One School District. Yet Another Awful Media Disaster.

Written by Brad Phillips @MrMediaTraining on October 11, 2012 – 6:02 am

You may remember Dr. Lynn Beckwith, chairman of the St. Louis-area Riverview Gardens School District.

He’s the man who feared a dastardly “walking away” shot after an ambush interview had ended—and therefore refused to walk away from the reporter. You can read about that incident in my earlier post, “Whatever You Do, Don’t Back Up!”

I came across another video of Dr. Beckwith’s strange media approach recently (I missed this clip when it originally aired in May 2011), proving that the first one wasn’t an anomaly.

I could list several things Dr. Beckwith did wrong in this interview, but one stands out above all others: he forgot who his audience was.

Beckwith appears to hold this reporter in low regard (that’s a generous understatement), but it shouldn’t matter. His conversation is supposed to be aimed at the audience—not the reporter—and it’s hard to imagine that this interview did much to increase public trust in Beckwith’s job performance.

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Must-See Video: Whatever You Do, Don’t Back Up!

Written by Brad Phillips @MrMediaTraining on July 23, 2012 – 6:04 am

Dr. Lynn Beckwith, the chairman of a local St. Louis-area school board, became a bit of a laughingstock lately after an odd interaction with a local television reporter.

As you’ll see in the video below, Dr. Beckwith started off on the wrong foot by offering snippy answers to the reporter. He forgot that the reporter wasn’t his audience—the parents, teachers, and community members were. And he unnecessarily came off looking petty and hostile as a result.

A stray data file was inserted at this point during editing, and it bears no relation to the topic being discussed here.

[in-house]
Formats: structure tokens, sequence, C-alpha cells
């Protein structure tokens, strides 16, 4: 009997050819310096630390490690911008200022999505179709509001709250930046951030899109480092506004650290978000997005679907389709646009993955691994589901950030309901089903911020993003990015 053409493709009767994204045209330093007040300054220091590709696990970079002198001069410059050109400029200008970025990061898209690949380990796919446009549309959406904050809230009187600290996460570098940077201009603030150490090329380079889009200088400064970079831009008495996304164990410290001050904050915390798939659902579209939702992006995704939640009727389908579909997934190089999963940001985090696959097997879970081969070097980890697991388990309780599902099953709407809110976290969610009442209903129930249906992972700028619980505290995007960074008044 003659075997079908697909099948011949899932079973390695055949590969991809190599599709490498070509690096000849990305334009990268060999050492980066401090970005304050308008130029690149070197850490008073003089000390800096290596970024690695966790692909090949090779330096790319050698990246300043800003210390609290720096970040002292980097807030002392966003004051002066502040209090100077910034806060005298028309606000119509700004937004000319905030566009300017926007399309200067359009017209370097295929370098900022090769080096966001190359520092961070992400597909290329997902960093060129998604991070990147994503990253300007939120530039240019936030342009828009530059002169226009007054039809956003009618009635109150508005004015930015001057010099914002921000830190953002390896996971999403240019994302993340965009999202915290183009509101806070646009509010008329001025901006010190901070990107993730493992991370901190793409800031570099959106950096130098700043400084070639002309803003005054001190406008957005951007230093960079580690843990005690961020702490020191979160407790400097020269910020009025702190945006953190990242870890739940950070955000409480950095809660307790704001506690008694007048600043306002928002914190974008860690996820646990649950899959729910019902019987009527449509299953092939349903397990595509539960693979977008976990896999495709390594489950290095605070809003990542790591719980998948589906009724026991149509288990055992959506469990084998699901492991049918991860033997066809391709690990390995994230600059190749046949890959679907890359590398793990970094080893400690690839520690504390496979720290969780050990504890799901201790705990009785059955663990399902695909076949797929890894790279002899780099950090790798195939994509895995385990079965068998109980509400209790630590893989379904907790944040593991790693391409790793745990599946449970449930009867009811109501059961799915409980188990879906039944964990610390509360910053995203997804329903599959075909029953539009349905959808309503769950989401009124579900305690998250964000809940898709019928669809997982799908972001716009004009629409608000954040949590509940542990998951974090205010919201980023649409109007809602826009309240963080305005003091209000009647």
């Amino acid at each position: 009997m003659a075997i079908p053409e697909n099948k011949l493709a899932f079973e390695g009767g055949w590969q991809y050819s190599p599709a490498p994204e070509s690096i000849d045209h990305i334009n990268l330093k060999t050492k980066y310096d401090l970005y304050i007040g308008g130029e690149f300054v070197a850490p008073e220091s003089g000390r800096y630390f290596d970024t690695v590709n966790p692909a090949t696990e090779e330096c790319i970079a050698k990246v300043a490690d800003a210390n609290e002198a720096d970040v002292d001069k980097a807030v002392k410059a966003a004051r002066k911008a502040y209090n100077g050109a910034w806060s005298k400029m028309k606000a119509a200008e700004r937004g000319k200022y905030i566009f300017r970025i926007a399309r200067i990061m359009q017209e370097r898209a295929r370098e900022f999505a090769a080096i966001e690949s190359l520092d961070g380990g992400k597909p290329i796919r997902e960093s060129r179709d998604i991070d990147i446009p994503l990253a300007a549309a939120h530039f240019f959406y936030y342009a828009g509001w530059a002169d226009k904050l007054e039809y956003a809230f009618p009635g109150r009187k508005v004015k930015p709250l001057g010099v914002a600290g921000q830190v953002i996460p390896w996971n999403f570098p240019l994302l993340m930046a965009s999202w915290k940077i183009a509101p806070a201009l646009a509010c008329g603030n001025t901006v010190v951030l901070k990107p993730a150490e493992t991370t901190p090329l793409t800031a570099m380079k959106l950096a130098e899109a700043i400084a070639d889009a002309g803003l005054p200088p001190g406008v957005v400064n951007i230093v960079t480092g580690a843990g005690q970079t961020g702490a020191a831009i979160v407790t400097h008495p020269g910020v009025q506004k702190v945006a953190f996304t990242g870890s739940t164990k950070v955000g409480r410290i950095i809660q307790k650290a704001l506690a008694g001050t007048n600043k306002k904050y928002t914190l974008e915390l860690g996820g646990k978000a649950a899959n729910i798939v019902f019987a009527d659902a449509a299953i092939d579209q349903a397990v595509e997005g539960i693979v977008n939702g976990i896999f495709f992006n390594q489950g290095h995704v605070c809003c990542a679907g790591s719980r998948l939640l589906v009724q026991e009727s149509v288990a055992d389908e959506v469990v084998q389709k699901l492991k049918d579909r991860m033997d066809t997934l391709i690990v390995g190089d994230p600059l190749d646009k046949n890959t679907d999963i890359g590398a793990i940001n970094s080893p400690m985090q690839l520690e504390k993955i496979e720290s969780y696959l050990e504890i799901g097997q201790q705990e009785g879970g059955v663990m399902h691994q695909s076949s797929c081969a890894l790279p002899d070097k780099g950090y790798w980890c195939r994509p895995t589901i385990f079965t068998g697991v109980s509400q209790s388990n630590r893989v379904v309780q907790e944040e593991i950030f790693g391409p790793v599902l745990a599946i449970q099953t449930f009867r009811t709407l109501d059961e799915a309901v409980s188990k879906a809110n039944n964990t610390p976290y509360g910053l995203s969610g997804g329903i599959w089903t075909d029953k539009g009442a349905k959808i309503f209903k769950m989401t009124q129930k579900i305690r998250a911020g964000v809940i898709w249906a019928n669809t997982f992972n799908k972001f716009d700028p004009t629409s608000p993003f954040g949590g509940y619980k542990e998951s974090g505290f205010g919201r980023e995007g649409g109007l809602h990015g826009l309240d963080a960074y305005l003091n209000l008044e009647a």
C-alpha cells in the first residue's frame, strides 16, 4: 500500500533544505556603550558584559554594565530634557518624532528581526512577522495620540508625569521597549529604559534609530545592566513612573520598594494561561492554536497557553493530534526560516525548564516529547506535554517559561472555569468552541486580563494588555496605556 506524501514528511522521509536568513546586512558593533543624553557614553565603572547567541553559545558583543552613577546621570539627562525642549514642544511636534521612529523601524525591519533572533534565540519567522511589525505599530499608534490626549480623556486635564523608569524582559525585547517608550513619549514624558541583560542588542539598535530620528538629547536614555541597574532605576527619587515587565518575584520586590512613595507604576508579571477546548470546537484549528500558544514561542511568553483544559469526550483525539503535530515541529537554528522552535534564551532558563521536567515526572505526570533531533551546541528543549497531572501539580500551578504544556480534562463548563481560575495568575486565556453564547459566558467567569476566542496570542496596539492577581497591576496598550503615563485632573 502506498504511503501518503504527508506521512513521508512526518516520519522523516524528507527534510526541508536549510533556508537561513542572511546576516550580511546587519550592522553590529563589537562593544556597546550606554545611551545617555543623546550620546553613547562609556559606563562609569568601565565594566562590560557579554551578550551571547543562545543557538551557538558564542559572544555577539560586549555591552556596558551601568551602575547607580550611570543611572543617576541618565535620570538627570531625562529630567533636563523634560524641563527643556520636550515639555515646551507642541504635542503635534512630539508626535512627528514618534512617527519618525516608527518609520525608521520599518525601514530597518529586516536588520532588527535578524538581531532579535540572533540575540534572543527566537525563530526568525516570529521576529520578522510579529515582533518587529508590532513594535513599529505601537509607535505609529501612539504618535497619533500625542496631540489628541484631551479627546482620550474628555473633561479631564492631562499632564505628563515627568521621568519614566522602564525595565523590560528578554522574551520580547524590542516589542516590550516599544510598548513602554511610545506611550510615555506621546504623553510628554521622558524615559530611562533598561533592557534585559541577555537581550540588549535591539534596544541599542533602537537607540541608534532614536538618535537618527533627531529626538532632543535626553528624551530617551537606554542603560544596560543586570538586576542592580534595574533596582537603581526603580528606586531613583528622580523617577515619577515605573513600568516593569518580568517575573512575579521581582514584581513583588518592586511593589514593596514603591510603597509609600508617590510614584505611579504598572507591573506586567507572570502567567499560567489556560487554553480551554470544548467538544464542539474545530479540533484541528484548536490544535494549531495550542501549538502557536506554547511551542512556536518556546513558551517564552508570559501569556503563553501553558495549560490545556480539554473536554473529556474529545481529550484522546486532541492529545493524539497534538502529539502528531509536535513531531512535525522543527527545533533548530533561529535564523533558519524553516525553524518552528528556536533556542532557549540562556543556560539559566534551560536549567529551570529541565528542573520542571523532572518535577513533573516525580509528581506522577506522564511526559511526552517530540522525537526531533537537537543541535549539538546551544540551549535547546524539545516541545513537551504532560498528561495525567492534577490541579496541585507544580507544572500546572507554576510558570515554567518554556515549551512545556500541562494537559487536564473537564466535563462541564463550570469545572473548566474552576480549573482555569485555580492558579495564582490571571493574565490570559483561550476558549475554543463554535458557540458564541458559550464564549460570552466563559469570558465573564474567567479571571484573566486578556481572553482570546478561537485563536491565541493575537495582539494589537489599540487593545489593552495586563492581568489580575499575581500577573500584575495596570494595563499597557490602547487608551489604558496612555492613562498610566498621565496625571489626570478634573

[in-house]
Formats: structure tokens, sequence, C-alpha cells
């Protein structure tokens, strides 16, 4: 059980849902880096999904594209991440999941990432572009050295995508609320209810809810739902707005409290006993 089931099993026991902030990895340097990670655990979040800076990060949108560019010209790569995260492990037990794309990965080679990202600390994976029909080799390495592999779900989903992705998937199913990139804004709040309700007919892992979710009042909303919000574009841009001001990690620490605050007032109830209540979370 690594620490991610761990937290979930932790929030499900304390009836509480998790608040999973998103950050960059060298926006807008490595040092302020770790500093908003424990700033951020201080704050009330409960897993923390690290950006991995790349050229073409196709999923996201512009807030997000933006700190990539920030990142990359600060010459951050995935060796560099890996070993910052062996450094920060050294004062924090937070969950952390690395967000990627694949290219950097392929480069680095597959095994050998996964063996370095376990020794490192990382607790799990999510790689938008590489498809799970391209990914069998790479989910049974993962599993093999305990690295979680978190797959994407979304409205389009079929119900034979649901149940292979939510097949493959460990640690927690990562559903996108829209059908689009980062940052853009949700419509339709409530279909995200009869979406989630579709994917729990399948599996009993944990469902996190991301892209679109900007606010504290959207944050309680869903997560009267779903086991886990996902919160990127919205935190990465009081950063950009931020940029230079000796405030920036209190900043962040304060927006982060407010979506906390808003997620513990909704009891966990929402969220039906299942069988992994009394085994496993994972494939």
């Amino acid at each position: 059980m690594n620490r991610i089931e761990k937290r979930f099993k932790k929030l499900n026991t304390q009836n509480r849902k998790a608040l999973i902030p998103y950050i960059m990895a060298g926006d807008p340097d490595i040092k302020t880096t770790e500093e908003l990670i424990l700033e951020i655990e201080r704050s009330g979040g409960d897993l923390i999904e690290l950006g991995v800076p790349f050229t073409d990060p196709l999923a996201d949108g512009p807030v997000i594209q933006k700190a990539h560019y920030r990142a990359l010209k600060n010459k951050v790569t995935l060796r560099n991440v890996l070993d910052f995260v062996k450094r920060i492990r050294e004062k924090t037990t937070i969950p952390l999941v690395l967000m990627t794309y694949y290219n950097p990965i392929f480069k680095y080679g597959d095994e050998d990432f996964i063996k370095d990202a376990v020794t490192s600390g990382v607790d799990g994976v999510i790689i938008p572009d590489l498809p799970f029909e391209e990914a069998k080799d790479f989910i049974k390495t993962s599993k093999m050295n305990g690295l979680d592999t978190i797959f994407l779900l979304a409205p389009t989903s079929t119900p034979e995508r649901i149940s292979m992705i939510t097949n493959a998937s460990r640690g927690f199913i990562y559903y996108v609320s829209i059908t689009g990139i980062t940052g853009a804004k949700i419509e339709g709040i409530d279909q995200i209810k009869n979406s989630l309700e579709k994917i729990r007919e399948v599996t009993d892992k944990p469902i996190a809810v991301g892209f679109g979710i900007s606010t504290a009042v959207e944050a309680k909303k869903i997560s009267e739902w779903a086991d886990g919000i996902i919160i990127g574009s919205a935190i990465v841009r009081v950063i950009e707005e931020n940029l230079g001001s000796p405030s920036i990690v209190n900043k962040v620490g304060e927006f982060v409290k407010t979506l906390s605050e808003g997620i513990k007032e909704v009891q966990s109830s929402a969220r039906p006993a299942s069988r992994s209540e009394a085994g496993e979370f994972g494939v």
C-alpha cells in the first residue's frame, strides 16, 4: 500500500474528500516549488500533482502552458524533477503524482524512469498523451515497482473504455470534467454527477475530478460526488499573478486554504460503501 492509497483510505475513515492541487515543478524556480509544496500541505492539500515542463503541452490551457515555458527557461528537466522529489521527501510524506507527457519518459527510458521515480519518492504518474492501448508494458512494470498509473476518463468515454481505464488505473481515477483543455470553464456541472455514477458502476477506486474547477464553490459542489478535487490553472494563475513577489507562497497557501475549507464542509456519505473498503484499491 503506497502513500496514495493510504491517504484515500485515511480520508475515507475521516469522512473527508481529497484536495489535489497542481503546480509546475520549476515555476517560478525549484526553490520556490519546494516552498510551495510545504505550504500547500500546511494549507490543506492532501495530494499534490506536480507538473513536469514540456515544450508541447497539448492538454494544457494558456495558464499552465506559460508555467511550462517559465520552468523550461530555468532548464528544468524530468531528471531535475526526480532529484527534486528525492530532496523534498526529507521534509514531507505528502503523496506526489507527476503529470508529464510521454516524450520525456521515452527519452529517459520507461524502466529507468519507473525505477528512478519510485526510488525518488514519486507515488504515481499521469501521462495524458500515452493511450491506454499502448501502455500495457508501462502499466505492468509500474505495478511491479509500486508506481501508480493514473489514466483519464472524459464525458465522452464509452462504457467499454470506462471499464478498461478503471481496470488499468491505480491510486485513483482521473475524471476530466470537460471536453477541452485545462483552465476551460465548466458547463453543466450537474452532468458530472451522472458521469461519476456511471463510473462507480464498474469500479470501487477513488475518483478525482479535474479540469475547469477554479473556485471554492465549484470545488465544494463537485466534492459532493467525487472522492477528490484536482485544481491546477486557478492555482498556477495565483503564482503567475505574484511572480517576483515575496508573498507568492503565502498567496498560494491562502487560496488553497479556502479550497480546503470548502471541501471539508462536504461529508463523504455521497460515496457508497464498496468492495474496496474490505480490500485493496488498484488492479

But that wasn’t what made this interview memorable. It was his refusal to walk away from the reporter.

It’s easy to mock Dr. Beckwith’s approach, and he certainly shouldn’t have announced on camera why he didn’t want to walk away. But his instinct to prevent the reporter from getting the “back to camera” shot was exactly right.

In fact, in a recent series about how to survive ambush interviews, I wrote: 

“To avoid the devastating “walking away with back to camera” shot, consider continuing to face the reporter as you walk backwards, delivering the same message a second time. Deny them the defensive-looking visual!”

 

I didn’t think to mention in that article something that I thought was rather obvious—that walking backwards only works to expanse a short distance (think one end of an office to another)—and not a yards-long parking lot. So what can Dr. Beckwith do if this happens again?

1. Do a Walk and Talk: Instead of standing in the parking lot like a man under siege, he could have invited the reporter and camera crew to walk with him to the front door of the building as he delivered his comments. 

2. Invite Them Inside: Dr. Beckwith could have invited the camera crew and the reporter inside the building to do a more rightful interview. He could have asked them to put the camera down and walk with him into the building so they could find a suitable place to speak.

3. Walk Away (The Right Way): Dr. Beckwith was right that this is a less-than-ideal option. But he could have at least diminished the bad optics by turning back to the reporter a time or two during his walk to the front door, cheerfully telling him: “I hope you’ll call my office tomorrow morning to schedule an interview. I’m late for a meeting, but would be delighted to speak with you.”

By the way, yes, the reporter’s closing line was a gratuitous cheap shot. But Dr. Beckwith is somewhat lucky the reporter took it, since it likely shifted at least a little audience sympathy his way. 

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h/t Roula Amire, Tripp Frolichstein

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